The Roundup -

Guest Opinion: Defending Richland Co. In The State Capital

 


In this primary election season, critics say we need to stop local government representatives such as the mayor of Sidney and the county commissioners from “running to Helena.” Would this serve the people or neglect our interests? Let’s consider a handful of examples from the last few years.

In 2001, several revenues were diverted from local governments to the state. To make up for that, state budgeting has an item for a local government share. This compensation is threatened every session. In the 2019 Legislature, an illegal, secret meeting of a legislative committee was convened without notice by legislators from western Montana to rob millions from the local government share and give it to the State Office of Public Defender to shore up the state’s bankrupt mismanagement of that program. The Montana Association of Counties caught wind of the secret meeting and fielded hundreds of local government representatives who packed the meeting room to protect the local government share. Neither our legislative Representative nor our Senator spoke or even attended. Commissioner Shane Gorder and others from Richland County spoke to defend Fairview, Savage, Lambert, Sidney, and Richland County. They were successful, only because they were there.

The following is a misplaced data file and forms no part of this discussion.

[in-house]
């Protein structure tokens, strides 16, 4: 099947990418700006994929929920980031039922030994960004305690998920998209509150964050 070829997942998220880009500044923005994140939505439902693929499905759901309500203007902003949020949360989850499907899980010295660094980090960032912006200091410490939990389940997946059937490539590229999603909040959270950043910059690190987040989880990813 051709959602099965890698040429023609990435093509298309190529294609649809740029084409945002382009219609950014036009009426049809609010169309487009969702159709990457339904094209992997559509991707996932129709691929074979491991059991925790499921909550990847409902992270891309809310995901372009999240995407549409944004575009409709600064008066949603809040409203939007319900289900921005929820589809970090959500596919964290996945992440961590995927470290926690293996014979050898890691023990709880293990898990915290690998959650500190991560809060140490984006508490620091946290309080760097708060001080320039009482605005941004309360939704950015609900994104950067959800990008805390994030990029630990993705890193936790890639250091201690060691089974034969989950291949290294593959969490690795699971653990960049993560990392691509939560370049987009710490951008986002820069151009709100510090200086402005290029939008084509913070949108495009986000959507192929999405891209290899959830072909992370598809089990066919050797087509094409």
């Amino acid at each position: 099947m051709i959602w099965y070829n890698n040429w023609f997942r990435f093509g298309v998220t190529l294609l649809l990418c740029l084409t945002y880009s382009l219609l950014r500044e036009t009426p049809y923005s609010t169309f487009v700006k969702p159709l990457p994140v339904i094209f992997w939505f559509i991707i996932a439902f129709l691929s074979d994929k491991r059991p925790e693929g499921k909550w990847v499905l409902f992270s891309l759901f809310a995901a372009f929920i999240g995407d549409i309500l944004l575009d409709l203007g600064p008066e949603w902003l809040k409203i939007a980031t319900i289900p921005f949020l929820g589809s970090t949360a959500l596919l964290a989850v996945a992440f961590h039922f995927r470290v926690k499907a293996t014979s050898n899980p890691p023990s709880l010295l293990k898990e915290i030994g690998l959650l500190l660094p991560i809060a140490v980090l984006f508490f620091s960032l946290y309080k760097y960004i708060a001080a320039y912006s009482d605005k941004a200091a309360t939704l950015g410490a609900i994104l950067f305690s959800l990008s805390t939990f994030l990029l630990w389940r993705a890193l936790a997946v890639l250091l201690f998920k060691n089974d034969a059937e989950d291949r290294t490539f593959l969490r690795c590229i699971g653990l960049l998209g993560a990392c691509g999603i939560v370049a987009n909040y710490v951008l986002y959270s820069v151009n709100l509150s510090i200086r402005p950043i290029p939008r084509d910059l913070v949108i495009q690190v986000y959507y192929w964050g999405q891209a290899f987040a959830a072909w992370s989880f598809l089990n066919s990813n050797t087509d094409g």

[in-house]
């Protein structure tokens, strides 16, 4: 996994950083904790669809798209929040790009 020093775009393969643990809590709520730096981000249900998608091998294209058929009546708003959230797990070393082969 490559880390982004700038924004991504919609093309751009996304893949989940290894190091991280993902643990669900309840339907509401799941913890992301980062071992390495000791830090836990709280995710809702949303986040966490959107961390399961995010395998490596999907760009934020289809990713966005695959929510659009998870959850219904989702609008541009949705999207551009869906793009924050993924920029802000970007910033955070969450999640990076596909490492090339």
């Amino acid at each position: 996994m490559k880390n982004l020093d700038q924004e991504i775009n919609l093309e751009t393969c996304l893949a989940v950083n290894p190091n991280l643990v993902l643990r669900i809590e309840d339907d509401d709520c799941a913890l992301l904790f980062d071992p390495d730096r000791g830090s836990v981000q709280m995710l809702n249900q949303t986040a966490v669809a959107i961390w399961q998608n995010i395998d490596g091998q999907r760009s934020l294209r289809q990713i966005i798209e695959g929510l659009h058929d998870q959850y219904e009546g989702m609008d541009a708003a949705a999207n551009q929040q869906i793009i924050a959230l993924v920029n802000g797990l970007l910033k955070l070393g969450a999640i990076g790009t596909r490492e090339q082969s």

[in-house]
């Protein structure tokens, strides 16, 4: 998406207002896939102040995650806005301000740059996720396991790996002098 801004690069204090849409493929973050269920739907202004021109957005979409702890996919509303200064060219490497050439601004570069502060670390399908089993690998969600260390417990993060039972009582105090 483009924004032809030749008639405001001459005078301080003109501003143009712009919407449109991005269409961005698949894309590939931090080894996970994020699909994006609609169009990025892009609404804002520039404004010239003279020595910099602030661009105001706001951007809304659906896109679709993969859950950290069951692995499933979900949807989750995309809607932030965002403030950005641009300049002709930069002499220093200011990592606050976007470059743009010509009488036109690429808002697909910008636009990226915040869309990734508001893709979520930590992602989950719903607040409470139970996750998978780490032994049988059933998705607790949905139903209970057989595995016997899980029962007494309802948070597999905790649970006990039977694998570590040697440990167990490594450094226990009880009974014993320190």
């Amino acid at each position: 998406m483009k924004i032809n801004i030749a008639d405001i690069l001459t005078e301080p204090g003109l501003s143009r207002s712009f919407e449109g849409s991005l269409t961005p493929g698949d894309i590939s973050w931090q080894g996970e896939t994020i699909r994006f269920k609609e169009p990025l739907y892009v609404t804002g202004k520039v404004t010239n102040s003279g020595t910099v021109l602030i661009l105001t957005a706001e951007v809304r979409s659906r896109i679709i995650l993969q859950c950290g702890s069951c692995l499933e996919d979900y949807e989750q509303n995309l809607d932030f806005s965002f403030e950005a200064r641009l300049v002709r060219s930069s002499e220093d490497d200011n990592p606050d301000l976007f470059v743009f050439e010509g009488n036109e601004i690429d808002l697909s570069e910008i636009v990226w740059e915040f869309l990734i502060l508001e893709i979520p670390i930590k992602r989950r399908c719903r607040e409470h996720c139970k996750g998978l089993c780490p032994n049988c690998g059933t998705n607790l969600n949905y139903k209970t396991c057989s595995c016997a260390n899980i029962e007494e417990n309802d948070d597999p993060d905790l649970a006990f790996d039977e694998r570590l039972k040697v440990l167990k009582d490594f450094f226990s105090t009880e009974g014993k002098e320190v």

If we “put a stop to running to Helena,” we will be defenseless against legislative robberies like that. Critics must face the fact that Helena is the state capital, and many things happen there that vitally affect us here. We cannot defend ourselves by just sitting on our rears in Sidney.

The same thing happens with the oil and gas severance tax. Every legislative session, someone in the west tries to rob us of our share.

In six years of rulemaking before the Department of Environmental Quality, there were efforts to make Richland County a dumping ground for North Dakota’s worst radioactive waste. North Dakota allows disposal only up to 50 picocuries, but Montana was set to allow 200. That would have made us a magnet for the hottest loads. Commissioner Gorder testified before the Department, and all three Commissioners including Mitchell and Young worked in the legislative Environmental Quality Council to equalize Montana’s level with surrounding states to defend us from dumping of the worst radioactive waste that neighboring states won’t accept.

The same dynamic affects many local interests touching everything from aviation funding for the Sidney-Richland Airport to bridge and road funding for Richland County roads to agricultural covenants for Richland County subdivisions. In all these examples and many more, local leaders like Mayor Rick Norby and Commissioners Gorder, Mitchell, and Young have kept us on a level playing field by “running to Helena.” Some of the critics have come from outside of Montana and do not seem to understand basic, 8th grade Montana civics. They talk like they do not know that neglecting state government neglects the people of Richland County.

 

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